‘It’s the same in a garden,’ says Kellie. Slaven is pleased that Kellie looks classy on this visit; well, classy enough for who they are and their age. It is irrelevant and unfair he knows, but how nondescript, flaccid, Montgomery’s wife looks when she comes. Her face has the soft creases and the fine hairs of a caterpillar. ‘Often some sudden change in environment,’ says Kellie, ‘an extra wet spring, a prolonged southerly buster, an Indian summer, and the plants undergo a change in nature — profuse flowering when they never have before, or a sudden show of plain, green foliage when they’ve always been true to variegation before. I had arum lilies once which became tinged with blue after the stubble fires got out of hand and Elizabeth lost a wonderful maple after a hail storm.’ Kellie smiles at Montgomery two beds away and at the boy closer to the door who has the dark, Italian hair and eyes she wishes her own son could have inherited. ‘Who’s that curly boy by the door?’ she says.
‘I meant to tell you that you’ve lost a patient. Valerie Pratt who had all that orthodontic work because of overcrowding. She hid under the grill of the storm water drain in her street and was drowned in the tunnel when there was a release of effluent by mistake.’
‘Good god.’ All the work he had done on that girl’s teeth so that she’d have a winning smile. Slaven sees exactly young Valerie’s teeth and the x-rays of them even more clearly. There had been typical overcrowding with severe displacement of lateral incisors.
Kellie sits companionably and enjoys the anticipation of her first tour of the hospital gardens before going home.
She knows that, like fools, even institutional gardens have their story. The more extensive ones she likes for their comparative possibilities, when you see in three or four plots say, a double dozen varieties of modern roses and establish preferences because of it. ‘All that work done on Valerie’s smile,’ she says, ‘and now she’ll never captivate anyone with it. Her father is absolutely distraught.’ She knows her husband’s sorrow is at the loss of his artistry as well as Valerie. She admires Vincent’s ear amongst his Italian curls.
‘She was learning a poem by Frost for her speech exam and the braces made enunciation difficult. She said “walls” over and over to me, but never got it quite right. You’d better tell Heather not to send out the last account.’
‘I have,’ says Kellie. ‘And I rang Cardew and Sarah last night. They send their love. Sarah was upset and said she’d fly back if she could help. They’ve had snowstorms where she is outside Prague and she hasn’t been able to get a visa to visit Switzerland because of the troubles there. The Tell movement and so on.’
‘People have such a small, selfish view.’ Slaven isn’t listening to his wife’s talk of their children. ‘I see that now. Their own farting is more impressive to them than thunder at a distance. When my head clears and my hands stop giving me gyppo I’m going to work out how to spend my recuperation time.’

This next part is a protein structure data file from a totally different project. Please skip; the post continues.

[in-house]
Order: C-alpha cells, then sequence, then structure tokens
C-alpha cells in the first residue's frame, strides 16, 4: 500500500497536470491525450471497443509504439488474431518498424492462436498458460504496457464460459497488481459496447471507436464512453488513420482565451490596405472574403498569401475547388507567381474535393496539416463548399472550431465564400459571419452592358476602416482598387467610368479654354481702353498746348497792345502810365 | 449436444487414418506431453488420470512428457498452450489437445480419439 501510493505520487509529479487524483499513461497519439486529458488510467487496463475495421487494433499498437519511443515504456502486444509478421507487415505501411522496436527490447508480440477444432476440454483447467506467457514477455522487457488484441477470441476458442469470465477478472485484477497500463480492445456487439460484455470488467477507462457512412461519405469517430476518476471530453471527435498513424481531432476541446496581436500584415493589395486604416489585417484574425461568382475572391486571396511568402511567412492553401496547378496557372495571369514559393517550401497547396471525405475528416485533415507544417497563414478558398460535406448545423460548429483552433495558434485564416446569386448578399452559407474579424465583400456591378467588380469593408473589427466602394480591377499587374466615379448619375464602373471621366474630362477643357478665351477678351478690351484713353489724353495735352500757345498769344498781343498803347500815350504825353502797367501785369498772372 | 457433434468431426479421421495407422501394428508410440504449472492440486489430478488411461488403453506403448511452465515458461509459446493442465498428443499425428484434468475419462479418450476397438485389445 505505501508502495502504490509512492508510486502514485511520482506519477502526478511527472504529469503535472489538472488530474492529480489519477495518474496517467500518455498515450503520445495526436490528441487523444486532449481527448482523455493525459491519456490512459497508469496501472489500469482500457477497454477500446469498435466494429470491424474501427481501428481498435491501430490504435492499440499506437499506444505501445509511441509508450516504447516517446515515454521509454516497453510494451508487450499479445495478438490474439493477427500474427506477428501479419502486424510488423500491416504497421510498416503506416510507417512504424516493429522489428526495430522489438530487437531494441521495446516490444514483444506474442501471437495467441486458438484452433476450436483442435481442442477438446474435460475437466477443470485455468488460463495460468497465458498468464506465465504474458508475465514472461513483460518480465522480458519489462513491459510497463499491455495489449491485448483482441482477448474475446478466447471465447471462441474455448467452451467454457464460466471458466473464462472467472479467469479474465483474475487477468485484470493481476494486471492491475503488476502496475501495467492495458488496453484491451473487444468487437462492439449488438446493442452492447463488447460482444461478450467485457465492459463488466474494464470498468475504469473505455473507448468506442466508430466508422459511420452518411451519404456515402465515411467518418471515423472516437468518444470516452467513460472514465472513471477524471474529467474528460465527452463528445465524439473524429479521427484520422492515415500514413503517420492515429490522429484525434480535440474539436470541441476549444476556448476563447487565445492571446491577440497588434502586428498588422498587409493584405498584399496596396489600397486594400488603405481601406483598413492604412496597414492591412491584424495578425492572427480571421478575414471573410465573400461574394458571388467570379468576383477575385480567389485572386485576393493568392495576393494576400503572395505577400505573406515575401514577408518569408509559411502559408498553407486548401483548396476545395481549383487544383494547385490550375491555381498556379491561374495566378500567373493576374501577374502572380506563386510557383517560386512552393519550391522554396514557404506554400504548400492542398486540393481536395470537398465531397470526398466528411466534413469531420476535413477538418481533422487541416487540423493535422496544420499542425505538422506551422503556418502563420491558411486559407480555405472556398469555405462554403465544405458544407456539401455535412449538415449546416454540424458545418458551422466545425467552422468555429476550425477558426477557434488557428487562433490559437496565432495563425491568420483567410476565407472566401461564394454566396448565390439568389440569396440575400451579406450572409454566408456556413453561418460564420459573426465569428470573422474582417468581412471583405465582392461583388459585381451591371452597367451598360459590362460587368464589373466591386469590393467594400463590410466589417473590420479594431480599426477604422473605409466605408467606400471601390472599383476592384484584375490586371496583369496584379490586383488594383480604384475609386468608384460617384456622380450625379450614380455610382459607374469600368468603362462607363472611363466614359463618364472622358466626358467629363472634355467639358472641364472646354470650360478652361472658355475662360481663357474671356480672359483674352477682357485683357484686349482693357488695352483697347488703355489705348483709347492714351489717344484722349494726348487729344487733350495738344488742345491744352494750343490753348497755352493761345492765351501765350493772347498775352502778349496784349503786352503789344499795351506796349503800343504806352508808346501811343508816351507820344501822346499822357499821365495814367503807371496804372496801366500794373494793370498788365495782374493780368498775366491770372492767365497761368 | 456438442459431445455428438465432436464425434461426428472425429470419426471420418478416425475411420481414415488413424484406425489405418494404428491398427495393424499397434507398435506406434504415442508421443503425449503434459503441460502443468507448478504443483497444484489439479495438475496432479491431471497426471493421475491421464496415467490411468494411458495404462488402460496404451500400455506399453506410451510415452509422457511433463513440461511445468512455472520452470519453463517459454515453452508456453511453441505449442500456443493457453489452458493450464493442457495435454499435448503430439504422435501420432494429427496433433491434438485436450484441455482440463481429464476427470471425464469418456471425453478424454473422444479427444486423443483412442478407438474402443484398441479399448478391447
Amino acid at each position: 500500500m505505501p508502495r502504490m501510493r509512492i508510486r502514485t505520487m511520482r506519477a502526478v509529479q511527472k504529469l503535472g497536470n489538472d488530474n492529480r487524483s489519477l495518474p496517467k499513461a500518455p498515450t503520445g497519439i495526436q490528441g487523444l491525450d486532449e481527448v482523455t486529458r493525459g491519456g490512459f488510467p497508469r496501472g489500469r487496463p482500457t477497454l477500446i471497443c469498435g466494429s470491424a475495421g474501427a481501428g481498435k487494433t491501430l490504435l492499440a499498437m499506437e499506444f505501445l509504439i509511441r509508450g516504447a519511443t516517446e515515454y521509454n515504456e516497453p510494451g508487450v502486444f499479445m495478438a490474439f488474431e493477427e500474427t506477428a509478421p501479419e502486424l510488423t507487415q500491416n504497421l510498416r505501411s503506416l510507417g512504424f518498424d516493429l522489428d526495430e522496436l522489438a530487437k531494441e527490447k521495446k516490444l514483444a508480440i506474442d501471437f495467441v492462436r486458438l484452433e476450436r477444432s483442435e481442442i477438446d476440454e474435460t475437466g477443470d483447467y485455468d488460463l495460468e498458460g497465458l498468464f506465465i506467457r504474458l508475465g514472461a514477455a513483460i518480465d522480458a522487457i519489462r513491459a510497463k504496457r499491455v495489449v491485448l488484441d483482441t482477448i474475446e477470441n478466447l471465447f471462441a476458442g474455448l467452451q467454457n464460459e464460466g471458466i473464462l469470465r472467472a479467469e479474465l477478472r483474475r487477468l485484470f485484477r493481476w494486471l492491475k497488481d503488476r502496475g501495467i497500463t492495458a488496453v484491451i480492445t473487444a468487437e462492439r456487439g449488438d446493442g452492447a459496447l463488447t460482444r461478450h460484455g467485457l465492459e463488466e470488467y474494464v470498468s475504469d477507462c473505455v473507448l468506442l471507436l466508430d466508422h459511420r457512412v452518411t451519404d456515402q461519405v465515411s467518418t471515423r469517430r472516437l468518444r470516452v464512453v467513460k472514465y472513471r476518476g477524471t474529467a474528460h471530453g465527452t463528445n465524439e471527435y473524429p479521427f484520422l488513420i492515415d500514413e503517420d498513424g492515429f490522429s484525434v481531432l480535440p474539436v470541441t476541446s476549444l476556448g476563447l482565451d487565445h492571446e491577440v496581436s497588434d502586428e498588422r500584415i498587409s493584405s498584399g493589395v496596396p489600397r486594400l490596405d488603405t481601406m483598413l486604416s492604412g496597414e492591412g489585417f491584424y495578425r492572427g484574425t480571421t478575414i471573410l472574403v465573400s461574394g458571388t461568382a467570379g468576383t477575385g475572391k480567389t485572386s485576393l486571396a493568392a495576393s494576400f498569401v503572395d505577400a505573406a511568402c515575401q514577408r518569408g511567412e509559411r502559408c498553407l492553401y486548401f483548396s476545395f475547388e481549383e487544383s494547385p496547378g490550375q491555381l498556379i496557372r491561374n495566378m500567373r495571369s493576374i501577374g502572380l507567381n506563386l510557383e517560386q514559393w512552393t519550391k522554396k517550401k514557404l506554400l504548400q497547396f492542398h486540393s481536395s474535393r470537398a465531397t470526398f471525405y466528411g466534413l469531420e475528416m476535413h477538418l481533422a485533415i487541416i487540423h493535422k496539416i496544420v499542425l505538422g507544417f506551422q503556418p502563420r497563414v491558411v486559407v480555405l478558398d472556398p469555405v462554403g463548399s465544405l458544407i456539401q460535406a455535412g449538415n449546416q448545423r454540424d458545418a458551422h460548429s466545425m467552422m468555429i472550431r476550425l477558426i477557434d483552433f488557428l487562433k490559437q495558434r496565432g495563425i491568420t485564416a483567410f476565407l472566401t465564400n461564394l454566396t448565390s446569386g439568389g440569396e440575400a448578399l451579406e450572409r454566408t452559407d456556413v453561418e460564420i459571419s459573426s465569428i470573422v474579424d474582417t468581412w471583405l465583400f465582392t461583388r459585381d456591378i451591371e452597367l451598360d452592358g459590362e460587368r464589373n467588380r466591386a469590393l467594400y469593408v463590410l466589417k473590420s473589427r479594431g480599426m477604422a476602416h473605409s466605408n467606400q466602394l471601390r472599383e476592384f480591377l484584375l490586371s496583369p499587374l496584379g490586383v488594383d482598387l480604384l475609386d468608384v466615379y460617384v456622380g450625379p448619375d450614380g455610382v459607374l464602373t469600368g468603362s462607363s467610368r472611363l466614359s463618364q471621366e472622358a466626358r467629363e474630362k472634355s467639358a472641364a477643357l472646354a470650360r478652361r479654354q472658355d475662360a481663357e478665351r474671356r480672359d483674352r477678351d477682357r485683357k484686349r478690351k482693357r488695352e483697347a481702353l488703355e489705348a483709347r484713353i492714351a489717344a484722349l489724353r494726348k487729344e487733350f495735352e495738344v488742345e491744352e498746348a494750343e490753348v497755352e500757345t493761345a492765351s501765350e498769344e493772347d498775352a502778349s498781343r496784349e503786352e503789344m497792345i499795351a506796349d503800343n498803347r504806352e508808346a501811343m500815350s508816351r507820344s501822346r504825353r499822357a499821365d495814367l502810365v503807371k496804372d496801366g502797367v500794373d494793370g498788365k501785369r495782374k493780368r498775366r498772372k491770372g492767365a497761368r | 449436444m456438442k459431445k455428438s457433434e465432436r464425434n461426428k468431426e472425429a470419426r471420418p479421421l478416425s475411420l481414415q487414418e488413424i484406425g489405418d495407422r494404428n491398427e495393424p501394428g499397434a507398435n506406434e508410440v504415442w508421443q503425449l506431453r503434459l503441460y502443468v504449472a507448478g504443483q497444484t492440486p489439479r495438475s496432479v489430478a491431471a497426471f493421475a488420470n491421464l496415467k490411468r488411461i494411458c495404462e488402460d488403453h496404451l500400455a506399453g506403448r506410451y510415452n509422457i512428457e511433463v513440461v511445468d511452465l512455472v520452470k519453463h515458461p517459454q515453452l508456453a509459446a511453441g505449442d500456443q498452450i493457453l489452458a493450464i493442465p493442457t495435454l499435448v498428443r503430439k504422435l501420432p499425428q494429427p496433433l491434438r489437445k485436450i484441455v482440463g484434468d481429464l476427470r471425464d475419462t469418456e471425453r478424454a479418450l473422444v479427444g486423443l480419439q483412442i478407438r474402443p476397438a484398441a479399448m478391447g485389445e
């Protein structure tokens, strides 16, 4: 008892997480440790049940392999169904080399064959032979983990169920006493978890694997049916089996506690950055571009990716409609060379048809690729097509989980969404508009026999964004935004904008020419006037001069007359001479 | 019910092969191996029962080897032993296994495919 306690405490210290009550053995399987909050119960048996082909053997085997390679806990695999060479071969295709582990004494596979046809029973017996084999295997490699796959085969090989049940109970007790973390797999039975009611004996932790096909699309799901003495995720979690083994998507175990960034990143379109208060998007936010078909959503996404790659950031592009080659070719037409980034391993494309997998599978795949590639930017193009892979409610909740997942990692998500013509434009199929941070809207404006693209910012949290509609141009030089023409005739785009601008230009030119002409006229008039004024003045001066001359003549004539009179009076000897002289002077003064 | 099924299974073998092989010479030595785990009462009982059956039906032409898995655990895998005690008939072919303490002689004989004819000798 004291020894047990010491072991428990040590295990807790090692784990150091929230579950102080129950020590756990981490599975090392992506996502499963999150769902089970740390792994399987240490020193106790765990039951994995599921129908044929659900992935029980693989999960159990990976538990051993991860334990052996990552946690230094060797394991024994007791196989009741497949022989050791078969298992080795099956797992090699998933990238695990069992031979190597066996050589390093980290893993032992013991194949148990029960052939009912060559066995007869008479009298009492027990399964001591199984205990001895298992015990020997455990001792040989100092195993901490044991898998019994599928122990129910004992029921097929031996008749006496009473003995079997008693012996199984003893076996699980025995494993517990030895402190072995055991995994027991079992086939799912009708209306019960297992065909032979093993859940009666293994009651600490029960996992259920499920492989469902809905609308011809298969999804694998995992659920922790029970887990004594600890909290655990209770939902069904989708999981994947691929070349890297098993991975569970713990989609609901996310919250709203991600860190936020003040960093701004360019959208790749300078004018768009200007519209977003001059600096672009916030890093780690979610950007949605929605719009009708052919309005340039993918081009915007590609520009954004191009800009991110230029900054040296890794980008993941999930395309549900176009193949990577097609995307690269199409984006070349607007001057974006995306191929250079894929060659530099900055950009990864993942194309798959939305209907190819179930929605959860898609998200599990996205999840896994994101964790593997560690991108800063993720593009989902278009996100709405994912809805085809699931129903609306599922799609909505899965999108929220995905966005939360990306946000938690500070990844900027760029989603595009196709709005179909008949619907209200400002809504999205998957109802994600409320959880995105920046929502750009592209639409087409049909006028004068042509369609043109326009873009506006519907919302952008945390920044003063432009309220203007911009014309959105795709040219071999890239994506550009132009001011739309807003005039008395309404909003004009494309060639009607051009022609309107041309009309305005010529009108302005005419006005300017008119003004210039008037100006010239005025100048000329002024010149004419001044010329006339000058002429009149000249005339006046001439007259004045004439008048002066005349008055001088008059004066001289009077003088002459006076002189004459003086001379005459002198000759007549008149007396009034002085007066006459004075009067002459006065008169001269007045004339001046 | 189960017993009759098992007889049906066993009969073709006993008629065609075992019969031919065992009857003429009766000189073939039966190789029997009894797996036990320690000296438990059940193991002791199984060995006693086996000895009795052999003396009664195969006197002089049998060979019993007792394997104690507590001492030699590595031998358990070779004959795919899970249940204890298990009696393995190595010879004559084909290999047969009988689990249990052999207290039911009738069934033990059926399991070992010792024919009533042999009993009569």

‘I’m going to have a look around the grounds as I leave,’ says Kellie. Through the window behind his head she can see in the middle distance a bald-headed man in shorts and boots walking towards the lawns and the display of dwarf conifers. His legs are extremely muscular and brown. He seems intent on subduing his energy so that he can keep himself conventionally on the path and not spring into the ether. Maybe he is the gardener.
Kellie puts her hand gently on her husband’s bandages as a gesture of affection and farewell.
Camille moaned softly, deep in her throat, and canted her hips for maximum penetration as her old mentor Count Glissor had taught her. ‘I never thought it would be so good,’ she whispered. Her tanned breasts trembled against the
cream satin sheets in the Hotel Lumbar, but on the tiled wall above her head a gecko was a lapis brooch in the glitter of the Singaporean sun. She had been wrong; it was never too hot to do it.
face down in front of him on the bed and watches Dr Marianne Dunne coming through the ward. Her title is higher in fact, but her burns people always call her doctor. In appearance she is not at all like Camille, though her face is smooth and regular like a pattern within a glass ball. She is short enough to be remarkable for it, but in status is a big doctor in the hospital and a wider authority on burns treatment and therapy. Vincent knows that although she will check the compression dressings on his torso and make jokes with him about the nurses, it is Slaven she enjoys conversation with — and Miles Kitson in one of the private rooms off the corridor at the end of the ward.